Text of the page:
Whiplash is a term to describe a sprain/strain injury to the neck caused by a significant jarring to the spine and stretching of the tissues. This term is commonly used when describing a neck injury in an automobile accident but can also be applied when the neck is injured in sports, a fall, or other trauma. The over-extension and/or flexion of the neck causes the muscles, ligaments, joint capsules, and tendons to be stretched beyond their normal capabilities and tissue injury occurs.
Whiplash associated disorders (WAD) have been categorized into four categories based on the severity of the signs and symptoms:
1. Grade 0- you do not have any symptoms or physical signs
2. Grade 1- you have pain and discomfort but no physical signs
3. Grade 2- you have pain and discomfort with physical muscle and joint signs
4. Grade 3- you have physical signs and neurological changes
5. Grade 4- You have neck complaints with fracture or dislocation
Often whiplash symptoms to not appear till the next day or sometimes 2-3 days after the injury. The most common symptom is neck pain and the intensity of symptoms vary widely between patients correlating with the severity of the injury.
Common symptoms can include:
-headaches (common at the base of the skull)
-mid back and low back pain
-change in range of motion of the neck
-muscle fatigue (worsening throughout the day)
More severe symptoms include:
-ringing in the ears
-Arm pain or numbness
-difficulty with concentration or memory
It is important to seek medical attention if you suffer from any of these more severe symptoms after your injury.
Treatment of Whiplash
It is important to seek treatment if you suspect you have suffered a whiplash injury. You must seek medical attention if you have endured a significant trauma to your spine or have sustained a head injury. A medical doctor will examine you and order imaging, such as x-ray, if they feel it is needed.
Once any serious problems have been ruled out, a proper assessment of the spine and the surrounding structures will ensure a quicker recovery and help to avoid any long term development of a compensation pattern that can lead to osteoarthritis later on. In grade 2-4 WAD injuries, there is a risk of causing hyper-mobility of the neck joints due to the fact that the stabilizing tissues (ligaments and muscles) are over stretched. This can cause the muscles of the neck and mid back to tighten up and be chronically irritated as well as the joints to have too much movement. Over time these problems can lead to arthritis in the spine.
Initial treatment of whiplash should include applying ice and using over the counter anti-inflammatory medications to help manage the pain and swelling. This should be done over the first 2 or 3 days. It is important to maintain movement and to keep active. Research shows that prolonged rest or wearing a neck brace to prevent movement can prolong recovery.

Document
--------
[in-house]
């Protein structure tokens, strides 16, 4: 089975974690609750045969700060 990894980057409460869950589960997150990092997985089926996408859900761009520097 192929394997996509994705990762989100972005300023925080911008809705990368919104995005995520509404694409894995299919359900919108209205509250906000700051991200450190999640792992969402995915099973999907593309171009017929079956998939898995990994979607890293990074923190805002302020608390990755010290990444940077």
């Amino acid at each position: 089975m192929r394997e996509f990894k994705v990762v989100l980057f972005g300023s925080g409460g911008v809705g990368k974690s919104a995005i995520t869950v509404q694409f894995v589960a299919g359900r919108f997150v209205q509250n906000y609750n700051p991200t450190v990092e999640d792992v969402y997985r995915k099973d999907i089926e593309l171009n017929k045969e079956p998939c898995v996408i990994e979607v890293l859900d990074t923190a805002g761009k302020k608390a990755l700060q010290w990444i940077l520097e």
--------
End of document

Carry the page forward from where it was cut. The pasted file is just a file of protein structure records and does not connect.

It is important to start regular treatments to the neck and mid back. Most grade 1 and 2 whiplash injuries will resolve within 4 to 6 weeks. Grade 3 and 4 whiplash injuries, all though rare, can take much longer depending on the structural damage to your neck.
Treatment guidelines for neck pain due to whiplash outline that the best practice is to initially seek regular weekly care over a 6 week trial, involving home exercises and stretches. Multi-modal care has been proven to be the best. This involves combining therapies including: deep tissue massage, spinal adjustments, short term use of muscle relaxants, yoga, range of motion exercises and stretches. For more information visit: https://www.ccgi-research.com/guidelines.
Again, it is important to keep moving and doing your normal activities of daily living.
It is not recommended that you sit around and do nothing. Being active with minor pain will not cause tissue to be damaged.
Some tips to help with this are:
-Avoid prolonged sitting postures with anterior head positioning
-Avoid contact sports
-Avoid long rides in a vehicle
-Periodically stretch and move around throughout the day
-Avoid lifting heavy objects, such as groceries
-Adjust your pillow to maximally support your neck during sleep
-Make sure you focus on your recovery not the whiplash
-Make sure you seek care if you feel your mental health has been affected by the injury
-Choose low impact exercises such as walking, swimming, or biking
-Shorten exercise routines as muscles will fatigue faster
Activity Fact: Check out this link to help you work on range of motion and neck strengthening: https://www.ccgi-research.com/copy-of-exercise-np-neck-mobility-2